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The Herbal Pharmacist’s take on leading ingredients to fight inflammation
Inflammation is a critical element of human survival. It’s the body’s defense against infection and damaged tissue, and yet chronic inflammation can damage cells and organs, creating many of today’s common health problems. In the aging population, finding ways of slowing down inflammation becomes all the more important.
David Foreman, RPh, popularly known as “The Herbal Pharmacist” and president of Herbal Pharmacist Media LLC, discusses the need to curb inflammation in aging populations and in all stages of life. As consumers become more aware of the harmful effects of inflammation and its impact on different parts of the body, he says, the number of nutritional ingredients to consider grows.
From diet to supplementation, researchers are increasingly learning about how the ingredients we consume can influence inflammation. A balanced diet can influence inflammation as can herbs and botanicals with antioxidant potential. Which nutritional interventions are most effective in fighting inflammation depends on many factors, and recommendations will likely change as scientists continue learning about ingredients over time. The following are some considerations gleaned from an interview with Foreman.
Chief among concerns relating to inflammation, especially in older consumers, is joint health. Increasing age, injury, and weight gain can weaken the joints and create conditions such as osteoarthritis and rheumatoid arthritis. Fortunately, research is mounting on botanical ingredients that may stop these aggravated health conditions before they fully manifest, or provide some pain relief and restore mobility in those who are already ailing.
With joint health being such a successful dietary supplement category, considerable funding has gone into exploring many botanicals for joint health. Foreman mentions turmeric, ginger, and the Ayurvedic herb bacopa as a few that are showing promise through expanding research.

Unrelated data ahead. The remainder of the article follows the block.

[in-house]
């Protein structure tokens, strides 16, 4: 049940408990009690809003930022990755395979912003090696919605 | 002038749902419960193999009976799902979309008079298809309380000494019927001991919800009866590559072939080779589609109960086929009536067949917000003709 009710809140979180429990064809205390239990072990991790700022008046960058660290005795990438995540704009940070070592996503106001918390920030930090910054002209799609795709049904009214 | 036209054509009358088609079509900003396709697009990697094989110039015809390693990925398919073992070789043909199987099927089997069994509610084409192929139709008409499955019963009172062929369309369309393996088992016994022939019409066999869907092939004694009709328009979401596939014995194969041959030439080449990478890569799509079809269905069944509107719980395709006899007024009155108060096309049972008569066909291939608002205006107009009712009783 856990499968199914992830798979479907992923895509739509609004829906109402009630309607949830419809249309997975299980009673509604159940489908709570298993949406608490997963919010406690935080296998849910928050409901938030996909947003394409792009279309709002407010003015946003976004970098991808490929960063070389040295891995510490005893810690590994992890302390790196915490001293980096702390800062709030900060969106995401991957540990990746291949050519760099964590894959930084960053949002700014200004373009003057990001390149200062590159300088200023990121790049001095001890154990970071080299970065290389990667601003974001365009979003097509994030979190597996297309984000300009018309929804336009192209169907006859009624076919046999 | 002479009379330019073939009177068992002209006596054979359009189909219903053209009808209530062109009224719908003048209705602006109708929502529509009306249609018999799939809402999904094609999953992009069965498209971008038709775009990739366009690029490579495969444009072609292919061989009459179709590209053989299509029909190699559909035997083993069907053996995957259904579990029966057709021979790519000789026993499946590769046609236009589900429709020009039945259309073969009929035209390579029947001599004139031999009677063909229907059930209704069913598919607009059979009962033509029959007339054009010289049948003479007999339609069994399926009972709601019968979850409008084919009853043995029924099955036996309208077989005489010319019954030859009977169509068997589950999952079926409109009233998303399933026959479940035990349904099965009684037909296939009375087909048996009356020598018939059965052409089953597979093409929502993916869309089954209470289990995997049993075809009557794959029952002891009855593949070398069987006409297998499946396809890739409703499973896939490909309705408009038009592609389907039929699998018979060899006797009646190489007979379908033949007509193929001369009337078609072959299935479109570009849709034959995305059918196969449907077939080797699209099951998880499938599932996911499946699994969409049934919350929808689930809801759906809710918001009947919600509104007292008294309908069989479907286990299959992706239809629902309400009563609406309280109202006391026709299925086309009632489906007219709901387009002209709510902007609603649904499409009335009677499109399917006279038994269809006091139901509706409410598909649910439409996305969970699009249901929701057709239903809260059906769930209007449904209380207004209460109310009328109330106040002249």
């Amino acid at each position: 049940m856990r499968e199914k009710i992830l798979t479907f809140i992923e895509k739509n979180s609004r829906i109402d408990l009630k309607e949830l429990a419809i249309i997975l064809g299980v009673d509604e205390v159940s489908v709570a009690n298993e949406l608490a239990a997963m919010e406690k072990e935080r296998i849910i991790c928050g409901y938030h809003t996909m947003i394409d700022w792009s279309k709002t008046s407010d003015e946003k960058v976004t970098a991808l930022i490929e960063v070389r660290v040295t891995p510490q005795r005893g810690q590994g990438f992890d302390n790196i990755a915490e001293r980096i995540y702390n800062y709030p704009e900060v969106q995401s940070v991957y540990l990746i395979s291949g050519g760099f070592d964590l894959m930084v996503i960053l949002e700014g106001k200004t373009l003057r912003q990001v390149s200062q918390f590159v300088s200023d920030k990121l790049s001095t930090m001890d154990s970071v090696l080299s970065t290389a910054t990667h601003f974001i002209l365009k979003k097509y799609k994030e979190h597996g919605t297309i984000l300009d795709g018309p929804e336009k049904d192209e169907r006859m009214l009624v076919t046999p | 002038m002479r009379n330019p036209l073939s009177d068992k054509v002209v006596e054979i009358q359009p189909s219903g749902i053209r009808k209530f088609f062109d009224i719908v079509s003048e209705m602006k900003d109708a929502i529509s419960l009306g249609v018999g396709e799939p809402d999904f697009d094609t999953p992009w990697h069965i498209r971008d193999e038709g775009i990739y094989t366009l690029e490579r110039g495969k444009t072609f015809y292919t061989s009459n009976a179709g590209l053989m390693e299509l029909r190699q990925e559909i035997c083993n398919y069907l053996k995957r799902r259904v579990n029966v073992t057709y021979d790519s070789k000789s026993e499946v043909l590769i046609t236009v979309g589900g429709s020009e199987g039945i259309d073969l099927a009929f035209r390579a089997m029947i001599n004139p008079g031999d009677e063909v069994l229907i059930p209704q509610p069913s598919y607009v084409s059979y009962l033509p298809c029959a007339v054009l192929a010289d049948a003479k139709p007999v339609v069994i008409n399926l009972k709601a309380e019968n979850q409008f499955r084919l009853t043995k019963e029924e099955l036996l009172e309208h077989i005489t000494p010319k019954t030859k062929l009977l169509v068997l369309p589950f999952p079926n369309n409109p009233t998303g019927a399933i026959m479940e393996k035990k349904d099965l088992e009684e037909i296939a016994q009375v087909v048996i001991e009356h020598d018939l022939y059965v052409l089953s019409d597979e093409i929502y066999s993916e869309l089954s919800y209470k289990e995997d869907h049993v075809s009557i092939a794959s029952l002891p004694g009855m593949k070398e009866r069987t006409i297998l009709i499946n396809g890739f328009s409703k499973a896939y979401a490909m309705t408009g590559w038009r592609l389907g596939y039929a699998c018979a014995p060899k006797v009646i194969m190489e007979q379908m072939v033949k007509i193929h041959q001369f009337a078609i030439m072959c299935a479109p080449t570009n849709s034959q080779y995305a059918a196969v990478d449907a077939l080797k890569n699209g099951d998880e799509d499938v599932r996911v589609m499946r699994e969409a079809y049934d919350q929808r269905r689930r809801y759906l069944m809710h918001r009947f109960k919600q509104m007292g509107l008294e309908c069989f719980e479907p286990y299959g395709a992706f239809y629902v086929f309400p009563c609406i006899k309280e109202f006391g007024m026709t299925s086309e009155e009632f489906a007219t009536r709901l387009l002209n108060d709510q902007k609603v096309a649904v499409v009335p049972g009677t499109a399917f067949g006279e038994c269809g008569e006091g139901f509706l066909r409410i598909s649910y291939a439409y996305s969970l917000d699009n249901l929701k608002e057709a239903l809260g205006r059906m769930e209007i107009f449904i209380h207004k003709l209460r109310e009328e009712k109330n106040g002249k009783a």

In a recent study on 60 adults with chronic knee osteoarthritis, a combined supplement of turmeric, ginger, and black pepper was deemed similarly as effective as Naproxen, an anti-inflammatory drug, in reducing inflammation.1
Lifestyle factors such as sun exposure, allergies, diet, and viral infections can cause skin inflammation. There’s no shortage of ingredients marketed for combating the effect of these elements on skin tissue. They include ingredients sourced from land and open water. A particular ingredient that continues to show promise in this category is astaxanthin, a carotenoid which can be sourced from algae and yeast.
The global market for astaxanthin is supported by research endeavors around the world. Most recently, researchers who compiled a scientific review of astaxanthin clinical trials on skin health concluded that considerable evidence exists to support the ingredient’s use for this purpose, especially for sun-damaged skin.2 Published studies have focused on astaxanthin for UV-induced skin damage but also for improving skin texture, appearance, and moisture content. However, small sample sizes and private funding are potential conflicts of interest. Research continues to examine the relationship between astaxanthin consumption and skin health, primarily focusing on the ingredient’s actions as a powerful antioxidant.
Alongside a healthy diet and responsible lifestyle practices, dietary supplementation with astaxanthin or other science-backed anti-inflammatory ingredients may provide significant benefit for the skin at all stages of aging.
Essential Fatty Acids